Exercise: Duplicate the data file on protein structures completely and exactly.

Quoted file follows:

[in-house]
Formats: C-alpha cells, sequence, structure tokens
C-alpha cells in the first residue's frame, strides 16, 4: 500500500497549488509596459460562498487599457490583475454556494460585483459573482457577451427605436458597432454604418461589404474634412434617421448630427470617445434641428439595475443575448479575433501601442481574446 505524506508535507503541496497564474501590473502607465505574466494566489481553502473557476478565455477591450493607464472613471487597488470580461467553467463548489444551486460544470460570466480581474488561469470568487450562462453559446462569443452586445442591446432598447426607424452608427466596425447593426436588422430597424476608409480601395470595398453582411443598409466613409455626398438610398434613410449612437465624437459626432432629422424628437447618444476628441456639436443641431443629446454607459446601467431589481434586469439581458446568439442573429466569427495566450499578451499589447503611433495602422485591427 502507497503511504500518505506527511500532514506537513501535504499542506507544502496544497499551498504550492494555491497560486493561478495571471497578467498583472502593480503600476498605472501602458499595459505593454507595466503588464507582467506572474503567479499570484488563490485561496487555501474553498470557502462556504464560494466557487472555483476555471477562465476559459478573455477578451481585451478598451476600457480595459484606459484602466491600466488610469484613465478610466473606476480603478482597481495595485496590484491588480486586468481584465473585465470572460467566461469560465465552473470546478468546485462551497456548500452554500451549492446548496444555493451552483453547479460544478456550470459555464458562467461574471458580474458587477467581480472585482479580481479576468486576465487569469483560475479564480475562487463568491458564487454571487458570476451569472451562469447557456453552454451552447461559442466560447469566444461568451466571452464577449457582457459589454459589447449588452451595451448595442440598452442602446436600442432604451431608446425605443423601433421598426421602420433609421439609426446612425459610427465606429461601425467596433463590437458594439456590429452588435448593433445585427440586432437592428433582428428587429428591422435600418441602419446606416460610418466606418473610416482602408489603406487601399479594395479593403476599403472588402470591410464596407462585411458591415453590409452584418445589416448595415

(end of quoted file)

[in-house]
Formats: C-alpha cells, sequence, structure tokens
C-alpha cells in the first residue's frame, strides 16, 4: 500500500497549488509596459460562498487599457490583475454556494460585483459573482457577451427605436458597432454604418461589404474634412434617421448630427470617445434641428439595475443575448479575433501601442481574446 505524506508535507503541496497564474501590473502607465505574466494566489481553502473557476478565455477591450493607464472613471487597488470580461467553467463548489444551486460544470460570466480581474488561469470568487450562462453559446462569443452586445442591446432598447426607424452608427466596425447593426436588422430597424476608409480601395470595398453582411443598409466613409455626398438610398434613410449612437465624437459626432432629422424628437447618444476628441456639436443641431443629446454607459446601467431589481434586469439581458446568439442573429466569427495566450499578451499589447503611433495602422485591427 502507497503511504500518505506527511500532514506537513501535504499542506507544502496544497499551498504550492494555491497560486493561478495571471497578467498583472502593480503600476498605472501602458499595459505593454507595466503588464507582467506572474503567479499570484488563490485561496487555501474553498470557502462556504464560494466557487472555483476555471477562465476559459478573455477578451481585451478598451476600457480595459484606459484602466491600466488610469484613465478610466473606476480603478482597481495595485496590484491588480486586468481584465473585465470572460467566461469560465465552473470546478468546485462551497456548500452554500451549492446548496444555493451552483453547479460544478456550470459555464458562467461574471458580474458587477467581480472585482479580481479576468486576465487569469483560475479564480475562487463568491458564487454571487458570476451569472451562469447557456453552454451552447461559442466560447469566444461568451466571452464577449457582457459589454459589447449588452451595451448595442440598452442602446436600442432604451431608446425605443423601433421598426421602420433609421439609426446612425459610427465606429461601425467596433463590437458594439456590429452588435448593433445585427440586432437592428433582428428587429428591422435600418441602419446606416460610418466606418473610416482602408489603406487601399479594395479593403476599403472588402470591410464596407462585411458591415453590409452584418445589416448595415